Written by Herald-News
Several people appeared before District Judge David Cybulski in 15th District Court, Wednesday, Feb. 25.
Cybulski reduced bond for Daniel Amos Bridges, 38, of Wolf Point from $25,000 to $5,000 for each of two cases for a total of $10,000.
A recent case against Bridges is a felony charge of criminal possession of dangerous drugs and misdemeanor counts of criminal possession of drug paraphernalia and resisting arrest. He entered not- guilty pleas Jan. 14.
He also appeared before Cybulski on Jan. 14 on a petition to revoke a bail for an earlier case against him with a felony charge of forgery by common scheme, filed in October 2013. He is alleged to have violated conditions of house arrest. Bridges is alleged to have forged checks at businesses in Wolf Point valued at $2,227 on two accounts in his mother’s name.
According to charging documents, Bridges was arrested in Poplar December after attempting to elude Roosevelt County Sheriff’s deputies and Fort Peck Tribes Department of Law and Justice officers.
Charging documents also state that two attempts to stop a fleeing Bridges with tasers used by a tribal officer and another by a deputy had no effect. A deputy took him into custody.
Joshua Wayne Jones, 36, of Williston, N.D., did not appear for a scheduled court appearance.
He has been free on bond since Feb. 12, one day after Cybulski agreed to reduce bail from $25,000 to $5,000 with a waiver of extraction.
Jones was arraigned on a felony charge of criminal possession of dangerous drugs and misdemeanor criminal possession of drug paraphernalia.
Roosevelt County Sheriff’s deputies arrested Jones and Melissa Jewett, 32, also of Williston, Jan. 19 in a casino near Bainville. Methamphetamine and a knife were found in Jones pockets.
Scott Austin Varner, 22, Crawfordville, Fla., withdrew a previously entered not guilty plea to a charge of criminal possession of dangerous drugs with intent to distribute and pleaded guilty to criminal possession of dangerous drugs.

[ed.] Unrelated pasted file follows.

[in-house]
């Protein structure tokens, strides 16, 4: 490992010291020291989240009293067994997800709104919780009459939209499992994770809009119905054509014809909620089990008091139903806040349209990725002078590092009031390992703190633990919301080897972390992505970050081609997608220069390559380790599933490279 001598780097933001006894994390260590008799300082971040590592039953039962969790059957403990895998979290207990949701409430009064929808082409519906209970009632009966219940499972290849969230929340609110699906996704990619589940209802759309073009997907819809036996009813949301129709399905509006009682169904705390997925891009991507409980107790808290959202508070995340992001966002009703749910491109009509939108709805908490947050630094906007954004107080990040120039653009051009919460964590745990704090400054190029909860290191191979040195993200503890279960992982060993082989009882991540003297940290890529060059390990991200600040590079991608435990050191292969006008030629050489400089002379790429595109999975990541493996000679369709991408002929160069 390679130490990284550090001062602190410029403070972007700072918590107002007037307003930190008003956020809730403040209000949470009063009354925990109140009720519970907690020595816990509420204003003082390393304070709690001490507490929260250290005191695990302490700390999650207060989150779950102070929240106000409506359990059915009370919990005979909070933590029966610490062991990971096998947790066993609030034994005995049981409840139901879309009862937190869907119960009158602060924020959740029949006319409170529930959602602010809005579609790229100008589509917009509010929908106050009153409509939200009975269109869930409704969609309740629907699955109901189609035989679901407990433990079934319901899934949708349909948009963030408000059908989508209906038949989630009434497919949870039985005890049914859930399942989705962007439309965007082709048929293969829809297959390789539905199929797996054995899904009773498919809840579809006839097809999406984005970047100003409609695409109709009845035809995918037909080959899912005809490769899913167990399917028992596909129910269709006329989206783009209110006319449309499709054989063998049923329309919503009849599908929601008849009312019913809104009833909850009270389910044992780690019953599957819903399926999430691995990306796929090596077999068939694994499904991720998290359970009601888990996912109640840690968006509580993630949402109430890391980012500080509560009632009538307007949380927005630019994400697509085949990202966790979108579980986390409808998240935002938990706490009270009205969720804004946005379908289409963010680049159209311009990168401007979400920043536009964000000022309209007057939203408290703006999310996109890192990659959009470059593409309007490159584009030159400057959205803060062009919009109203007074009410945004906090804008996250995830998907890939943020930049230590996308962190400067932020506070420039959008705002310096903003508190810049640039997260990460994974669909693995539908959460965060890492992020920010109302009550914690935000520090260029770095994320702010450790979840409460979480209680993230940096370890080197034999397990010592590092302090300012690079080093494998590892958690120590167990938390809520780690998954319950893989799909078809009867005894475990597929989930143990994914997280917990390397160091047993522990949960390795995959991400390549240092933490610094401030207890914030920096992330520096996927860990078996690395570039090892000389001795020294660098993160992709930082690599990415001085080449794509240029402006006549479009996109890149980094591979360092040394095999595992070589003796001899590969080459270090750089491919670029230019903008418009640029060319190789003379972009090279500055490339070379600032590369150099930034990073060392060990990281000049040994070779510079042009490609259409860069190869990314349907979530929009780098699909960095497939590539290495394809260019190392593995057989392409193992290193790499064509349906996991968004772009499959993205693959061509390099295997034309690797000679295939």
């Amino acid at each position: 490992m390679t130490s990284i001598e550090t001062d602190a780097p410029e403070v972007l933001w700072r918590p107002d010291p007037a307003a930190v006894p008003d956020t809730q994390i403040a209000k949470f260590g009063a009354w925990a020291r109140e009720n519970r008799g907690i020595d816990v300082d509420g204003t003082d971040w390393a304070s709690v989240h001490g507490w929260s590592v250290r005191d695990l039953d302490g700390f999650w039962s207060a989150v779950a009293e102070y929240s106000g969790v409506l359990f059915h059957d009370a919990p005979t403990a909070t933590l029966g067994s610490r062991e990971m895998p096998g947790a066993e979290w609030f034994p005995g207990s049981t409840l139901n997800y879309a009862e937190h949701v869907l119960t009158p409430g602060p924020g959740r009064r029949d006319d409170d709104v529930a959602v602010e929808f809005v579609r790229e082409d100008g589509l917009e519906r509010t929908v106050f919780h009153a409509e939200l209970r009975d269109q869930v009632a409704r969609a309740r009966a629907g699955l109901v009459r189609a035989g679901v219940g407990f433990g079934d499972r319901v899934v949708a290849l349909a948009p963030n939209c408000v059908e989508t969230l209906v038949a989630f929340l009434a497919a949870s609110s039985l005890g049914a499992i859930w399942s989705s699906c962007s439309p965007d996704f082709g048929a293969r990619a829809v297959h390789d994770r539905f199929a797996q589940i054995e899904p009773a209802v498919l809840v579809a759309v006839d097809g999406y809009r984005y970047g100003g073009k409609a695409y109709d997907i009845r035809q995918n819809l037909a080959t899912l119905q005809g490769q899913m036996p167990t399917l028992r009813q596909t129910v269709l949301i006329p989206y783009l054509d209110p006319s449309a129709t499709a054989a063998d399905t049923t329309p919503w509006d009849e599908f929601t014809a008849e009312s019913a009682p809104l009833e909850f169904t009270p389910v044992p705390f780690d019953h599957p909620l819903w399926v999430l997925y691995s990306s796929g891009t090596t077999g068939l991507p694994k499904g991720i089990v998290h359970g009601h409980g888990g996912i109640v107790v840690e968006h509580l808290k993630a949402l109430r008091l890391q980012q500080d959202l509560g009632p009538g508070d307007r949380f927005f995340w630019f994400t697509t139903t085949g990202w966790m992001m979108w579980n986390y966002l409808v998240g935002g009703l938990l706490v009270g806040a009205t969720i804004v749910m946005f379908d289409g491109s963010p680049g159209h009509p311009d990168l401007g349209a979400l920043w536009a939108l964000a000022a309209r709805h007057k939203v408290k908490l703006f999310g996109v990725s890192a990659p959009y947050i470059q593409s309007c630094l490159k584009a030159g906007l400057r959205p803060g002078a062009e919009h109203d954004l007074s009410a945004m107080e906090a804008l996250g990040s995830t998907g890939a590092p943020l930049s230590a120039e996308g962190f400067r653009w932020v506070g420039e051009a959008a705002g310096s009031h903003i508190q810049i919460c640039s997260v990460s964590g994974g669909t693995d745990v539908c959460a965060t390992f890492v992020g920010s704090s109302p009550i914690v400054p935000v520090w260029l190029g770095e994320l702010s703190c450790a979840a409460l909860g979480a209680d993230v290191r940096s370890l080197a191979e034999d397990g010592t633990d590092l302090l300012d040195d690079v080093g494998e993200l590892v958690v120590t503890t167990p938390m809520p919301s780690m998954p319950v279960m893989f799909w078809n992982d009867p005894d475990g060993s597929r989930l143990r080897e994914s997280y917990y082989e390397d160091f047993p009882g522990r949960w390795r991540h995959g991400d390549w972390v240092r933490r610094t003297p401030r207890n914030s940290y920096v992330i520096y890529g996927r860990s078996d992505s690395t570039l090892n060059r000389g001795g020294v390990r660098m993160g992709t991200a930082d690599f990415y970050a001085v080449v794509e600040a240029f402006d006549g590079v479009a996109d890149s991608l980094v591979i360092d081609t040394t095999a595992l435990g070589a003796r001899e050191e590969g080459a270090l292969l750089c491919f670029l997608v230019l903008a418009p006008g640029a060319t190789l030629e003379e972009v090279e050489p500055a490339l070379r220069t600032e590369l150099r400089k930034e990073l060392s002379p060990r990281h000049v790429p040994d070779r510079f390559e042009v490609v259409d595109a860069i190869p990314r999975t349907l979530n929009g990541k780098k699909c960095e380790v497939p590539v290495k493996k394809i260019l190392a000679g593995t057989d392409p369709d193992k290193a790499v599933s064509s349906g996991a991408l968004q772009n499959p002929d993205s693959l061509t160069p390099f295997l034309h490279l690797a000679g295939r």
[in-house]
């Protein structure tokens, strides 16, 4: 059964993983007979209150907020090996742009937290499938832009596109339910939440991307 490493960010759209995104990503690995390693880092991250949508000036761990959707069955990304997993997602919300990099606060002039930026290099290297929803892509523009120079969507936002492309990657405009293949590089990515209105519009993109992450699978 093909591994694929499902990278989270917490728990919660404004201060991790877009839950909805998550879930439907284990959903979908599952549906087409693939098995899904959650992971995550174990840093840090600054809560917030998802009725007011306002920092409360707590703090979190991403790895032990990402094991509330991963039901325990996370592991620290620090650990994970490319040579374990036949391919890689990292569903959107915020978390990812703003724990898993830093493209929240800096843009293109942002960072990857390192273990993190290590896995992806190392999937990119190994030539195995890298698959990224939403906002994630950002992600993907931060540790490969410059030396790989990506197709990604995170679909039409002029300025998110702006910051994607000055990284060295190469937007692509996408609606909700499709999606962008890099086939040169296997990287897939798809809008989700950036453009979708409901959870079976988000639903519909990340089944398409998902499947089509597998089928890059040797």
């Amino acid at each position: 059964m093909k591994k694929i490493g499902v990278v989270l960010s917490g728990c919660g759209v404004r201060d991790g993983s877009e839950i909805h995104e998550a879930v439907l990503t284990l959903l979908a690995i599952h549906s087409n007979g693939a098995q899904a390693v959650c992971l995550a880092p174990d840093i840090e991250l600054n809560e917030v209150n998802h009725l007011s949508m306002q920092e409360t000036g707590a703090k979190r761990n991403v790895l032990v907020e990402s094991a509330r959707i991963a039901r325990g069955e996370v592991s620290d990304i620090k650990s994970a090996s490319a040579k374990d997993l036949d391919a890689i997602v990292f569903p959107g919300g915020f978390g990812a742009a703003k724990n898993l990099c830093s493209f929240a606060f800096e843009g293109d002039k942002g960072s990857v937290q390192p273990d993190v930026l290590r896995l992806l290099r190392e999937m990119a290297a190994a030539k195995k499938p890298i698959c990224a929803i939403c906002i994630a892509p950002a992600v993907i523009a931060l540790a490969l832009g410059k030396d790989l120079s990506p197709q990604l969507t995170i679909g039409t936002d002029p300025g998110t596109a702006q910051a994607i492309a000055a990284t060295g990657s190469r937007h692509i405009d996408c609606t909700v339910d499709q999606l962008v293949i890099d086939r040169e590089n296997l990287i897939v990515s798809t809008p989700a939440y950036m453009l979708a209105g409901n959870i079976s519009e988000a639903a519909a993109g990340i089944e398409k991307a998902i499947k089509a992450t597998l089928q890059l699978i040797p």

Varner admitted in court that he was in possession of marijuana in excess of 60 grams.
He was arrested by the Montana Highway Patrol Oct. 13, 2014.
Carroll Gregg Wells, 35, of Fairview, entered not guilty pleas to charges of burglary and theft.
He said he had not spoken to his defense attorney when he appeared for an arraignment, Wednesday, Feb. 11.
A trial is scheduled for June 11.
Wells had been wanted in Roosevelt County on a warrant and was transferred in early February from the jail in Dickinson, N.D., where he had been held for about a year for a North Dakota case.
Written by Herald-News
(Editor’s Note: The Roosevelt County Sheriff’s Office distributes an inmate roster each week with charges and communities of residence to The Herald-News and The Searchlight.)
As of Monday, March 2, 14 inmates were housed in the Roosevelt County Jail. Fort Benton Detention Center was holding one male to alleviate overcrowding.
The Roosevelt County Sheriff's Office reported that the following individuals were incarcerated at the jail between Feb. 23 and March 2:
•Daniel Amos Bridges, 38, Wolf Point, criminal possession of dangerous drugs; criminal possession of drug paraphernalia and resisting arrest;
•James Brown, 22, Anchorage, Alaska, driving under the influence of alcohol and/or drugs, released Feb. 27;
•Joel Campos, 37, Las Cruces, N.M., felony possession of dangerous drugs;
•Dale A. Cooper, 38, Wolf Point, arrested on Roosevelt County warrant;
•Kyle Fuchs, 32, Cul-
bertson, disorderly conduct, partner/family member assault, assault with weapon, unlawful restraint, criminal endangerment;
•Christopher Hovey, 25, Lansing, Mich., felony criminal possession of dangerous drugs;
•Heather Kashuba, 40, Culbertson, partner/family member assault, criminal mischief - misdemeanor and disorderly conduct;
•Jason Knight, 37; Spokane, Wash., criminal possession of dangerous drugs, possession of drug paraphernalia;
•Darryl Lewis, 45, San Bernadino, Calif., criminal contempt warrant;
•Robert Lindquist, 41, Chattoroy, Wash., criminal possession of dangerous drugs, criminal possession of drug paraphernalia and DUI;
•Anthony Miller, 22, Wolf Point, contempt of court, time served, released Feb. 25;
•Timothy Oglesby, 31, Wolf Point, sexual intercourse without consent and incest, awaiting sentencing;
•Danelle Parker, 43, Wolf Point, hold on U.S. Marshal’s warrant;
•Olyn Payne, 35, Wolf Point, hold on U.S. Marshal Warrant;
•Casey J. Soennichsen, 35, Broadview, driving under the influence per se, bonded out;
•Brian Suggs, 33, Mesa, Ariz., driving under the influence, criminal endangerment, failure to carry proof of insurance, driving a motor vehicle while the privilege to do so is revoked and fail to stop immediately at property damage accident;
•Carroll Wells, 35, Fairview, criminal contempt warrant.
Written by Herald-News